Vol.3, No.2, 116-1 17 (2011) Health
Copyright © 2011 SciRes. Openly accessible at http://www.scirp.org/journal/HEALTH/
Delayed treatment of appendectomy that causes
systemıc inflammatory response syndrome: a rare
Ayten Saracoglu1, Kemal Tolga Saracoglu1*, Belkis Aylu2, Vural Fidan3
1Department of Anesthesiology and Reanimation, Central Education and Research Hospital, Erzurum, Turkey;
*Corresponding Author: saracoglukt@gmail.com
2Department of General Surgery, Central Education and Research Hospital, Erzurum, Turkey;
3Department of Ear Nose Throat, Central Education and Research Hospital, Erzurum, Turkey.
Received 30 November 2010; revised 23 January 2011; accepted 25 January 2011.
When acute appendicitis is present and lately
treated, further complications will occur against
patients. This case report describes an unusual
presentation of acute appendicitis in a young
patient and demonstrates a unique late compli-
cation of perforated appendicitis. A 15 year old
female acute appendicitis patient had lapara-
tomy accompanied systemic inflammatory re-
sponse syndrome (SIRS) symptoms. After treat-
ment of 6 days in the intensive care unit (ICU),
the patient was healed. We emphasize the im-
portance of early treatment for acute appen-
dicitis and septic complications.
Keywords: Sepsis; SIRS, Apendectomy; Apses;
Acute appendicitis may become life threatening if it is
complicated by retroperitoneal abscess. The mortality
rate is 16.7% and deaths are mostly caused by profound
sepsis [1]. The initial leakage of endogenous gastrointes-
tinal microflora into the peritoneal cavity results in peri-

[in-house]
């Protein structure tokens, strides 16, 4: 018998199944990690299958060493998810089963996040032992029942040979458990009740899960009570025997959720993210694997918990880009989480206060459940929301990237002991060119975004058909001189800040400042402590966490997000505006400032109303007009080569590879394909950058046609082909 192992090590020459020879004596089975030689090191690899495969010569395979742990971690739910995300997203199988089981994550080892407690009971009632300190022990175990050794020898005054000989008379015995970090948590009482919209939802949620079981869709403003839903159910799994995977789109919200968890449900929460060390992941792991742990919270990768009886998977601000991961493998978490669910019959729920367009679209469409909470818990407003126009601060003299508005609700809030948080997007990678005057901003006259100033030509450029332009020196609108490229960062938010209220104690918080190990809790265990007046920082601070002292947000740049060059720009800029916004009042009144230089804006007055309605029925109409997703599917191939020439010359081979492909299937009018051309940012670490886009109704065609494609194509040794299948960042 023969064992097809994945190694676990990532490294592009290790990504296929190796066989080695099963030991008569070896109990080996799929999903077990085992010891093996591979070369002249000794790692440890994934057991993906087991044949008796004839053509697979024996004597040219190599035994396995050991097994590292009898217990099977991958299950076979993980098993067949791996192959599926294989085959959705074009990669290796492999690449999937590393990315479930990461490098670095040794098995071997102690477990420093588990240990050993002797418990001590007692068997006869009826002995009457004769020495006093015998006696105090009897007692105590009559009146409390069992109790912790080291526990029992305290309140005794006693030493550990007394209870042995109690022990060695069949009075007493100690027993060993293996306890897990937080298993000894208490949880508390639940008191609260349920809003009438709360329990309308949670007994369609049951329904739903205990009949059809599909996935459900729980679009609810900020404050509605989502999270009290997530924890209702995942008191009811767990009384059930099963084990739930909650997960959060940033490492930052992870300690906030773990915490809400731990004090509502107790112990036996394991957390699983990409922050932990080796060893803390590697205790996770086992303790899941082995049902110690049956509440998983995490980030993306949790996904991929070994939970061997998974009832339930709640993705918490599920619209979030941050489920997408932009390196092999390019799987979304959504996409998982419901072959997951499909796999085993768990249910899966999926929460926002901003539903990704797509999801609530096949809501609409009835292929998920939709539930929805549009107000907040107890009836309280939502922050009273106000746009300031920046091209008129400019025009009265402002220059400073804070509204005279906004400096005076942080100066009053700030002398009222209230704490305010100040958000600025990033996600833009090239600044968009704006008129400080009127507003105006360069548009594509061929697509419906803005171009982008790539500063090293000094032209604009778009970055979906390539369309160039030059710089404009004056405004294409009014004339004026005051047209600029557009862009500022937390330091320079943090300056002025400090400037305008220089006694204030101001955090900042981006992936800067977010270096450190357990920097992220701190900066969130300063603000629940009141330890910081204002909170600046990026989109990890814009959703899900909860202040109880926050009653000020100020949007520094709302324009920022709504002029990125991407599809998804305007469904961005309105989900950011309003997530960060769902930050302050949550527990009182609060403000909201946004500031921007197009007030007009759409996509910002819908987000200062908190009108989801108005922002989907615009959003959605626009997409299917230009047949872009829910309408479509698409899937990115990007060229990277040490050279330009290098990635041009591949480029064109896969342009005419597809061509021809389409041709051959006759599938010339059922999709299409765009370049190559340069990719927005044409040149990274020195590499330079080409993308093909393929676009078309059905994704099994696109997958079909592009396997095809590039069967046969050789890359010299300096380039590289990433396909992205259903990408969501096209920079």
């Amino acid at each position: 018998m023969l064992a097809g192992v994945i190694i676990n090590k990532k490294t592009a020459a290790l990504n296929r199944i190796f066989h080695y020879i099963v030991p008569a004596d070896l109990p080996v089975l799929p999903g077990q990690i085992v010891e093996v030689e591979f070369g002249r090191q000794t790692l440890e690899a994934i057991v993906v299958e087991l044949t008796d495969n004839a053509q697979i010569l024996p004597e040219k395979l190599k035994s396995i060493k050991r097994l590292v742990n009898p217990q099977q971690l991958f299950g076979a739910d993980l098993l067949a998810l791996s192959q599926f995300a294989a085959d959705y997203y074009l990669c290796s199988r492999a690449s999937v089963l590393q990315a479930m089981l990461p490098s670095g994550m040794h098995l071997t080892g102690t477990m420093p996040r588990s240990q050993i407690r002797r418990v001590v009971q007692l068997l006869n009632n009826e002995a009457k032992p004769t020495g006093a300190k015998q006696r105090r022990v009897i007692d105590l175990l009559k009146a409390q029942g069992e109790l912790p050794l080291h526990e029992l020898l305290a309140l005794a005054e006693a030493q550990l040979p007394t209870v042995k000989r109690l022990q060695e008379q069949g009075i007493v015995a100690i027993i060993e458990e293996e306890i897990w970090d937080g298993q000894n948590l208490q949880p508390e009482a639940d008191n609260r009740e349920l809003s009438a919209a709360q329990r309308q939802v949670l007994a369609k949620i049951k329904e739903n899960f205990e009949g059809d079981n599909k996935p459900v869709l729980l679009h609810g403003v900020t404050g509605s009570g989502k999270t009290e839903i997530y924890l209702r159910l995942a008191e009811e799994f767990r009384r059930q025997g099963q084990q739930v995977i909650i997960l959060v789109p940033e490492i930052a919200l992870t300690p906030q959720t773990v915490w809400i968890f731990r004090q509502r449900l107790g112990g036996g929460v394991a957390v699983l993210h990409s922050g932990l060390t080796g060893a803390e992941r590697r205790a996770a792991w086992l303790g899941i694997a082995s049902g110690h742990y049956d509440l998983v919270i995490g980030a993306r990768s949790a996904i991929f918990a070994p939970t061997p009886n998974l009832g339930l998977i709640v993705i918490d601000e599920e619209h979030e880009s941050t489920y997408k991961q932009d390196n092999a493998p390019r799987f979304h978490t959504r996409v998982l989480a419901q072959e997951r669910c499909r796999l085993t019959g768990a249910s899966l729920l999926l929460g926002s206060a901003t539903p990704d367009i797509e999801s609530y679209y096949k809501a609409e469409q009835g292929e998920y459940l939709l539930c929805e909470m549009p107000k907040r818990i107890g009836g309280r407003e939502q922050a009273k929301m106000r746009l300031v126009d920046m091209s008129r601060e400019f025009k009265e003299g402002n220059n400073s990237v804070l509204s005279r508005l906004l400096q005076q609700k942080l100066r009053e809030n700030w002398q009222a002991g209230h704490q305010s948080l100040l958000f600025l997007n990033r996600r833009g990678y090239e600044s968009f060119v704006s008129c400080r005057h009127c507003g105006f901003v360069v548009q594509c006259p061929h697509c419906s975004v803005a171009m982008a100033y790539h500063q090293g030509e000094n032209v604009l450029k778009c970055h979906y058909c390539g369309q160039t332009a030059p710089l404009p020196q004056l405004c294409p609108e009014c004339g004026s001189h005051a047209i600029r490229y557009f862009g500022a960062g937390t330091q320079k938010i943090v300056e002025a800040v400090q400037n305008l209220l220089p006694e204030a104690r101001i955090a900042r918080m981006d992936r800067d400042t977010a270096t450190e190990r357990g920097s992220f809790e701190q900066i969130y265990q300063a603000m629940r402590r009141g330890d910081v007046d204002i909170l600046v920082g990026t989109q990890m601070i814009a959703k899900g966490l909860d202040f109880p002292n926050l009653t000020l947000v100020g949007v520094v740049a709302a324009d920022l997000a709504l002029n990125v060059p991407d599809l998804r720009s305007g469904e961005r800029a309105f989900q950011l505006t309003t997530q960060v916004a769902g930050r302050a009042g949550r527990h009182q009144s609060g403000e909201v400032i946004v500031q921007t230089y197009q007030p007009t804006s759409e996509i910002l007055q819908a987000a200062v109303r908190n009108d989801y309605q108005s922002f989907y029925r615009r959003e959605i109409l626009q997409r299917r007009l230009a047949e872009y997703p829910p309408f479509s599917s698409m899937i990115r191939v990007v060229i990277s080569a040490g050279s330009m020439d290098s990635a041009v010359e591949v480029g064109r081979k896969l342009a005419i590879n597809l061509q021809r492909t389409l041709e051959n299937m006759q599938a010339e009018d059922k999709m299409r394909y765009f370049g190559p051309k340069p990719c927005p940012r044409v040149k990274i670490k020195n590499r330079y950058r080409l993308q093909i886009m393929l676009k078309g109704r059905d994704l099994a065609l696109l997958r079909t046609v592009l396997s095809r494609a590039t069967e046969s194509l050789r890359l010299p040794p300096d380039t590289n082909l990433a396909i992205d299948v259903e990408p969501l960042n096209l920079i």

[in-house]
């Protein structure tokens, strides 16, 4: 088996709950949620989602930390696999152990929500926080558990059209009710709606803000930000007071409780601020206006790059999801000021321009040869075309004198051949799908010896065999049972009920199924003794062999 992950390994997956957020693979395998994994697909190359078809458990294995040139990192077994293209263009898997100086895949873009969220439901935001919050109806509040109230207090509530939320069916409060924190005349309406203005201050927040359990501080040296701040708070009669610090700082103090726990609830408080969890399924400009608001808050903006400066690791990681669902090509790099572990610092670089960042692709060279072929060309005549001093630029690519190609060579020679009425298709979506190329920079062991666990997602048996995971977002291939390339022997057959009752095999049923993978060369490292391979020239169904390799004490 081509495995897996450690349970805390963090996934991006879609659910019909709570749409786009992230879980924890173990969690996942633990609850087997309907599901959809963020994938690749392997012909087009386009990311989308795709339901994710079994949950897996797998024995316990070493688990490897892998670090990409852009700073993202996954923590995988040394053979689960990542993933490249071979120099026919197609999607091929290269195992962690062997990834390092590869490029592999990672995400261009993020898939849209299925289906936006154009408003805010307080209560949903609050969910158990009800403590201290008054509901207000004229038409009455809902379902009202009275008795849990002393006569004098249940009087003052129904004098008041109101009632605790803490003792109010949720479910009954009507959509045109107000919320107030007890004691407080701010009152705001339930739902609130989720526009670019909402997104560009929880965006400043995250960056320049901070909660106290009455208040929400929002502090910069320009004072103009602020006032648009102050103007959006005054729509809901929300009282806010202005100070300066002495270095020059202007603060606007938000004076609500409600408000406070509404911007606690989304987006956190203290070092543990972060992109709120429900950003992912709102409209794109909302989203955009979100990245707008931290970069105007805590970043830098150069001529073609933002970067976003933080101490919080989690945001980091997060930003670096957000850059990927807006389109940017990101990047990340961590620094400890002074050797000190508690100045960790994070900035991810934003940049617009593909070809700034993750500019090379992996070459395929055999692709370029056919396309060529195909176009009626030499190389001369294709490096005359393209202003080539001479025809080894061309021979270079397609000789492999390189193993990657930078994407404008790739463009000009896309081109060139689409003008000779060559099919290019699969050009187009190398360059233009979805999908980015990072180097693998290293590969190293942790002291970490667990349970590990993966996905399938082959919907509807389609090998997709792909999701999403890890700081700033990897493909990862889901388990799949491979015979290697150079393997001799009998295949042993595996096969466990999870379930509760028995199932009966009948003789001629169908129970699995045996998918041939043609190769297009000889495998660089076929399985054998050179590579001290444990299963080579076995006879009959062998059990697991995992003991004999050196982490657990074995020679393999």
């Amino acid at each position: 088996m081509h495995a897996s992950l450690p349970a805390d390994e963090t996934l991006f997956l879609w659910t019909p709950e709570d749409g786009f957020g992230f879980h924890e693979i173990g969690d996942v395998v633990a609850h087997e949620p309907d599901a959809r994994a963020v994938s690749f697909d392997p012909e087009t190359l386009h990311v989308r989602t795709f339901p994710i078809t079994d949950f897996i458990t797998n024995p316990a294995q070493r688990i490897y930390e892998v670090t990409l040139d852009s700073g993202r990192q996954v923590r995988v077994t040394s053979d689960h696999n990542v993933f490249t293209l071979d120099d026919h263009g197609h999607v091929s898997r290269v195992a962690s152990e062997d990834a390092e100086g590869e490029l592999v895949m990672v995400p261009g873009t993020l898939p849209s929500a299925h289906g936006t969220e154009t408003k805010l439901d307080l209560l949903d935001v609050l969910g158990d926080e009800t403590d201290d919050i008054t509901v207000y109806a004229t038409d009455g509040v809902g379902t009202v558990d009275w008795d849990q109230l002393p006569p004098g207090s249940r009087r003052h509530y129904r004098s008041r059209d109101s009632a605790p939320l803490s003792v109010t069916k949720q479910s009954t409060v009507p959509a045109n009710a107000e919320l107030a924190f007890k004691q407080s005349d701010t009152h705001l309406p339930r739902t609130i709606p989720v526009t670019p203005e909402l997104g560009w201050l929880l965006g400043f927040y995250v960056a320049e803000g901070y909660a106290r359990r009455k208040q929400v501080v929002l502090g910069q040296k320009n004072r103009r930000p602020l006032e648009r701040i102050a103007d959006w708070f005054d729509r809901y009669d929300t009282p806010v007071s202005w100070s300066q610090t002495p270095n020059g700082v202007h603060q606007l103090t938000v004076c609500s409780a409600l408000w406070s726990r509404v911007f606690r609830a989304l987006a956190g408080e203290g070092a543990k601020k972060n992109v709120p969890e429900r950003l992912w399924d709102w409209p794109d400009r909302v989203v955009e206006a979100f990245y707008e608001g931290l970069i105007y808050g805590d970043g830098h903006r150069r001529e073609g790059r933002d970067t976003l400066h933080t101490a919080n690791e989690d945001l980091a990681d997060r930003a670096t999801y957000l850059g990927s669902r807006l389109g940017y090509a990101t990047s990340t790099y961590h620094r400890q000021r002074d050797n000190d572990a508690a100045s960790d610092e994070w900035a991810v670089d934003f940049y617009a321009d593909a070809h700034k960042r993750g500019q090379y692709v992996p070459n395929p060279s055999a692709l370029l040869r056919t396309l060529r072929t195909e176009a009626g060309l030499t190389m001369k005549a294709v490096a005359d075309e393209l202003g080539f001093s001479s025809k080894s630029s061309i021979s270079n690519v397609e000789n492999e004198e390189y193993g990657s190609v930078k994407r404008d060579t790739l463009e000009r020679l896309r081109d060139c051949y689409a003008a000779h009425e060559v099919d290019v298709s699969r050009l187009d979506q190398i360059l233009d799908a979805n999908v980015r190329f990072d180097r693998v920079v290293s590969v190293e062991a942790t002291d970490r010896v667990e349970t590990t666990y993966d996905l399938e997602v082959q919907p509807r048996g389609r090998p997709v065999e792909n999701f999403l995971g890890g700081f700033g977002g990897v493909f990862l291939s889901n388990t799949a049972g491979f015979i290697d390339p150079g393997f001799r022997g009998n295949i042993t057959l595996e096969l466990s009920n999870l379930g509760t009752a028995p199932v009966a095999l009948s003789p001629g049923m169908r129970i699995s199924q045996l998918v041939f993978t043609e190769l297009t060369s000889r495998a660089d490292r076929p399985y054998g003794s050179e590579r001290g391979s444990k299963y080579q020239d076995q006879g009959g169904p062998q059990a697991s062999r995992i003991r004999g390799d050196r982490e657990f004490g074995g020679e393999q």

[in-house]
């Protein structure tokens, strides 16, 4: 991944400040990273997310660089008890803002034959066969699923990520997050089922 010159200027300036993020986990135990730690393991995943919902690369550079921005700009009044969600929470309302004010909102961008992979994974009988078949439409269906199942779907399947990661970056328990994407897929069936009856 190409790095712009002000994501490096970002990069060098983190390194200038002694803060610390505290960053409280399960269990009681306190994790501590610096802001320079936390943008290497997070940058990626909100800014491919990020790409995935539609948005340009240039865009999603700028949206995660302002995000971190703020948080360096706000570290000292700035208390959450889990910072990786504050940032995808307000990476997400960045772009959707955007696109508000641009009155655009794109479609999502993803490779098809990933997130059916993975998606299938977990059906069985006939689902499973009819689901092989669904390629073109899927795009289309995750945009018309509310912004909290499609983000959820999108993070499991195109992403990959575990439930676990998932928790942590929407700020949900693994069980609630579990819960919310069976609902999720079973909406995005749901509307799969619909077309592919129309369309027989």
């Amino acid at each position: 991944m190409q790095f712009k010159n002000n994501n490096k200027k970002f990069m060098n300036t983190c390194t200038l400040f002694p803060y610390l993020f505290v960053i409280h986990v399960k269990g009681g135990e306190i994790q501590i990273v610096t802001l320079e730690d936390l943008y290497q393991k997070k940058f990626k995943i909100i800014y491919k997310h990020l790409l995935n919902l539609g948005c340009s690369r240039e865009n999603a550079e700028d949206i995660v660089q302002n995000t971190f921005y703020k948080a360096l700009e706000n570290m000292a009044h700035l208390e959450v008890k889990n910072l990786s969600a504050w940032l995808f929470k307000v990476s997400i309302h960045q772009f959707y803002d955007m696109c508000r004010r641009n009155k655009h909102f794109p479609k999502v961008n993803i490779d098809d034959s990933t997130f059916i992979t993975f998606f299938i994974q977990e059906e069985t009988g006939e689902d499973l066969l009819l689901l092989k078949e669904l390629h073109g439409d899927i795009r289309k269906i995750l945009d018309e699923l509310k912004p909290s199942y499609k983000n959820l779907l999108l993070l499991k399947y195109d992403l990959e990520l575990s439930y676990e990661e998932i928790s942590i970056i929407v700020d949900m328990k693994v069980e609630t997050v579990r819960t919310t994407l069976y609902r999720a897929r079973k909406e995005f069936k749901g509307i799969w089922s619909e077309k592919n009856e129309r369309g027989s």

tonitis and secondary septicemia, which often results in a
localized intraabdominal abscess [2]. The American
College of Chest Physicians defined the criterias of SIRS
in the consensus conference for sepsis and organ failure.
Patients present with two or more of the following crite-
rias [3]:
1) Body temperature (T) > 38.3˚C or < 36˚C
2) Heart rate > 90 beats/minute
3) Frequency of breathing > 20/min or PaCO2 < 32
mm Hg
4) Leukocyte count or immature-to-total (I/T) ratio >
12.000/mm3 or < 4.000/mm3, > 10% immature (band)
We report a case in which the patient was wrongly
diagnosed and SIRS came into existance.
A 15 year old female patient applied to the village
clinic with symptoms of diarrhea and tummyache. Her
medical history was unremarkable. She was diagnosed
as urinary tract infection and gastroenteritis and was told
to take nidazolam tablet and nonsteroidal antiinflamma-
tory drug in her prescription. At the end of 7th day, she
came back to the same clinic with again tummyache
together with nausea and vomiting. Abdominal disten-
tion and fever of 38.4˚C were determined in her physical
examination. Later, the patient was admitted to the
emergency clinic of Central Education and Research
Hospital. She was hospitalized in internal medicine ser-
vice. Because the evidences of abdominal distention,
nausea and vomiting, diarrhea and weight loss of 5 kg
did not regressed, she was examined by general surgery
in the 3rd day. In physical examination, the patient was
apathetic, uncooperative, disoriented, her Glasgow
Coma Scale was 9, temperature (T) 39.8˚C, heart rate
(HR) 150 beat/min, arterial tension (TA) 60/30 mmHg,
dry and crusty oral mucosa, sinus tachycardia in elec-
trocardiogram, tachypnea, respiratory rate (RR) 40/min,
41.5% hematocrit value and white blood cell (WBC)
value was 31700. She was accepted to the operation
room urgently under the prediagnosis of mechanical